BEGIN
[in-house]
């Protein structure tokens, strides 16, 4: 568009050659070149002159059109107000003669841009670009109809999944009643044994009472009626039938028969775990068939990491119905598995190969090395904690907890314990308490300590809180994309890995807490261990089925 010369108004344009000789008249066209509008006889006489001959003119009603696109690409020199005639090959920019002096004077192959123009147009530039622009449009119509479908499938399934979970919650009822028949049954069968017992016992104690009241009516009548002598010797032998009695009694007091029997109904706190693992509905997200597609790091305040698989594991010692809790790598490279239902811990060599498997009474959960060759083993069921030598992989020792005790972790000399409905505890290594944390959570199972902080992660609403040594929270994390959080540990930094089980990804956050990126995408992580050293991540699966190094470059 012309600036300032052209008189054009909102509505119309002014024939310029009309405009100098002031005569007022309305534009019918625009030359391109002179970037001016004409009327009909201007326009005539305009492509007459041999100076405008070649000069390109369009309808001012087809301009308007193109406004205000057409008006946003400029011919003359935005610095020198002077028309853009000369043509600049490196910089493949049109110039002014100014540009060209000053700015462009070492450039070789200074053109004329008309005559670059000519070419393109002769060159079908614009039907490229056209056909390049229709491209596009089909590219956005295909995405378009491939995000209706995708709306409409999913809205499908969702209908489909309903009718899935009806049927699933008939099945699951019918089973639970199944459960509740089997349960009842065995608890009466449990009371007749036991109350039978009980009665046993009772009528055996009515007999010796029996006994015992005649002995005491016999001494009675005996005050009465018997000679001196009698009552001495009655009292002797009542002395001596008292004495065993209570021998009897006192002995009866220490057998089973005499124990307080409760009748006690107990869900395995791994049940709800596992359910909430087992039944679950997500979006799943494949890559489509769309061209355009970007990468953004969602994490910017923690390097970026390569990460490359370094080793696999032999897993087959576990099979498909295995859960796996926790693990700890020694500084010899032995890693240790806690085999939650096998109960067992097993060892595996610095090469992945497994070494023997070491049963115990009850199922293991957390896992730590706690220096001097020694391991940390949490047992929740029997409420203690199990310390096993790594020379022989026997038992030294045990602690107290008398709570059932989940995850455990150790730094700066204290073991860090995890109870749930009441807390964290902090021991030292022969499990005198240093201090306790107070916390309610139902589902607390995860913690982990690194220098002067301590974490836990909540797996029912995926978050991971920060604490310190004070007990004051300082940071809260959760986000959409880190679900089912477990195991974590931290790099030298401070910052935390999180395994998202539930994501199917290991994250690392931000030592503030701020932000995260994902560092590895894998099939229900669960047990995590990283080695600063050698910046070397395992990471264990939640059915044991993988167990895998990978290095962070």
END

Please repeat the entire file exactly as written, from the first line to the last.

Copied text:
[in-house]
């Protein structure tokens, strides 16, 4: 568009050659070149002159059109107000003669841009670009109809999944009643044994009472009626039938028969775990068939990491119905598995190969090395904690907890314990308490300590809180994309890995807490261990089925 010369108004344009000789008249066209509008006889006489001959003119009603696109690409020199005639090959920019002096004077192959123009147009530039622009449009119509479908499938399934979970919650009822028949049954069968017992016992104690009241009516009548002598010797032998009695009694007091029997109904706190693992509905997200597609790091305040698989594991010692809790790598490279239902811990060599498997009474959960060759083993069921030598992989020792005790972790000399409905505890290594944390959570199972902080992660609403040594929270994390959080540990930094089980990804956050990126995408992580050293991540699966190094470059 012309600036300032052209008189054009909102509505119309002014024939310029009309405009100098002031005569007022309305534009019918625009030359391109002179970037001016004409009327009909201007326009005539305009492509007459041999100076405008070649000069390109369009309808001012087809301009308007193109406004205000057409008006946003400029011919003359935005610095020198002077028309853009000369043509600049490196910089493949049109110039002014100014540009060209000053700015462009070492450039070789200074053109004329008309005559670059000519070419393109002769060159079908614009039907490229056209056909390049229709491209596009089909590219956005295909995405378009491939995000209706995708709306409409999913809205499908969702209908489909309903009718899935009806049927699933008939099945699951019918089973639970199944459960509740089997349960009842065995608890009466449990009371007749036991109350039978009980009665046993009772009528055996009515007999010796029996006994015992005649002995005491016999001494009675005996005050009465018997000679001196009698009552001495009655009292002797009542002395001596008292004495065993209570021998009897006192002995009866220490057998089973005499124990307080409760009748006690107990869900395995791994049940709800596992359910909430087992039944679950997500979006799943494949890559489509769309061209355009970007990468953004969602994490910017923690390097970026390569990460490359370094080793696999032999897993087959576990099979498909295995859960796996926790693990700890020694500084010899032995890693240790806690085999939650096998109960067992097993060892595996610095090469992945497994070494023997070491049963115990009850199922293991957390896992730590706690220096001097020694391991940390949490047992929740029997409420203690199990310390096993790594020379022989026997038992030294045990602690107290008398709570059932989940995850455990150790730094700066204290073991860090995890109870749930009441807390964290902090021991030292022969499990005198240093201090306790107070916390309610139902589902607390995860913690982990690194220098002067301590974490836990909540797996029912995926978050991971920060604490310190004070007990004051300082940071809260959760986000959409880190679900089912477990195991974590931290790099030298401070910052935390999180395994998202539930994501199917290991994250690392931000030592503030701020932000995260994902560092590895894998099939229900669960047990995590990283080695600063050698910046070397395992990471264990939640059915044991993988167990895998990978290095962070």